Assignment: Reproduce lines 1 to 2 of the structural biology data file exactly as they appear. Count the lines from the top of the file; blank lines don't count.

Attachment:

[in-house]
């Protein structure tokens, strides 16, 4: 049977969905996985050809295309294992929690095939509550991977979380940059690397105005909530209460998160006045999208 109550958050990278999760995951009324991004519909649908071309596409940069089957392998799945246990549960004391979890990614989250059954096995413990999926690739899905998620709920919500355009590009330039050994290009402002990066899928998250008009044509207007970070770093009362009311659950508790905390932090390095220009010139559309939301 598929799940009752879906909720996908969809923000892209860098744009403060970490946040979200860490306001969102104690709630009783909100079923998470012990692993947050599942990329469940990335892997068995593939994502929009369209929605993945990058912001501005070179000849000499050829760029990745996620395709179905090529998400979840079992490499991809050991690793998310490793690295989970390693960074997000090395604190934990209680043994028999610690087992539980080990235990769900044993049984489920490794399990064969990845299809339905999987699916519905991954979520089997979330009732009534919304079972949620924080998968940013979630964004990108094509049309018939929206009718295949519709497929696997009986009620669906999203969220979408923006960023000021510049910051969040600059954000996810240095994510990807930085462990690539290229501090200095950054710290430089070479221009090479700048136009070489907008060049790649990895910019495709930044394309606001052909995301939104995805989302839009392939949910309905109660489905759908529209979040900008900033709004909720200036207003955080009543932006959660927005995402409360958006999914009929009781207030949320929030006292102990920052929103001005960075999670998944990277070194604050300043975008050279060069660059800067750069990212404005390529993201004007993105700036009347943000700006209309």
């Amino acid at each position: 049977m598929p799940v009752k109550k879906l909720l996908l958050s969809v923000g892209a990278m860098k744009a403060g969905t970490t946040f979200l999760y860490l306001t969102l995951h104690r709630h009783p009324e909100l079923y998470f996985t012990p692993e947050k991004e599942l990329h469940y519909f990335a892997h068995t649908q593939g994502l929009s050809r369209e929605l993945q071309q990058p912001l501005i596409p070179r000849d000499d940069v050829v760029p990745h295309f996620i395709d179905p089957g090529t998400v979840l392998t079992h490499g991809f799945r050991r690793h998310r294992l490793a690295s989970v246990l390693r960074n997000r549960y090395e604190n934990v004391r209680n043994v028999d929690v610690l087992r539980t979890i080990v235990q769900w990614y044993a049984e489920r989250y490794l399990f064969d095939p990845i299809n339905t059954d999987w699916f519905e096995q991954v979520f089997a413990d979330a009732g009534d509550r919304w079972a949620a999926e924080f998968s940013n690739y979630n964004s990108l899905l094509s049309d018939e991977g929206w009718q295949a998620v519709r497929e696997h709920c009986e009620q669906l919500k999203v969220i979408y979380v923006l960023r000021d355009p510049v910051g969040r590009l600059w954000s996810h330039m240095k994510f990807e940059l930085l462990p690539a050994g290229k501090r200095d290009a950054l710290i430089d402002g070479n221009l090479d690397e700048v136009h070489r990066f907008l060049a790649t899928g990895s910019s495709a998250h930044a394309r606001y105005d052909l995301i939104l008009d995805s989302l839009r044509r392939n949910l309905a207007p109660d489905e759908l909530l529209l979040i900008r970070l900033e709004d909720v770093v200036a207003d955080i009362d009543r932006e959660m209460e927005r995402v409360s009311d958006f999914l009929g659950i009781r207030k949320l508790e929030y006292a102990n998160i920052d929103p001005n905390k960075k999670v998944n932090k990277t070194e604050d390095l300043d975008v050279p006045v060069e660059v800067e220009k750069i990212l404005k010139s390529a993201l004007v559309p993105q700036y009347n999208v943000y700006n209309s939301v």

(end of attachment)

[in-house]
């Protein structure tokens, strides 16, 4: 049977969905996985050809295309294992929690095939509550991977979380940059690397105005909530209460998160006045999208 109550958050990278999760995951009324991004519909649908071309596409940069089957392998799945246990549960004391979890990614989250059954096995413990999926690739899905998620709920919500355009590009330039050994290009402002990066899928998250008009044509207007970070770093009362009311659950508790905390932090390095220009010139559309939301 598929799940009752879906909720996908969809923000892209860098744009403060970490946040979200860490306001969102104690709630009783909100079923998470012990692993947050599942990329469940990335892997068995593939994502929009369209929605993945990058912001501005070179000849000499050829760029990745996620395709179905090529998400979840079992490499991809050991690793998310490793690295989970390693960074997000090395604190934990209680043994028999610690087992539980080990235990769900044993049984489920490794399990064969990845299809339905999987699916519905991954979520089997979330009732009534919304079972949620924080998968940013979630964004990108094509049309018939929206009718295949519709497929696997009986009620669906999203969220979408923006960023000021510049910051969040600059954000996810240095994510990807930085462990690539290229501090200095950054710290430089070479221009090479700048136009070489907008060049790649990895910019495709930044394309606001052909995301939104995805989302839009392939949910309905109660489905759908529209979040900008900033709004909720200036207003955080009543932006959660927005995402409360958006999914009929009781207030949320929030006292102990920052929103001005960075999670998944990277070194604050300043975008050279060069660059800067750069990212404005390529993201004007993105700036009347943000700006209309």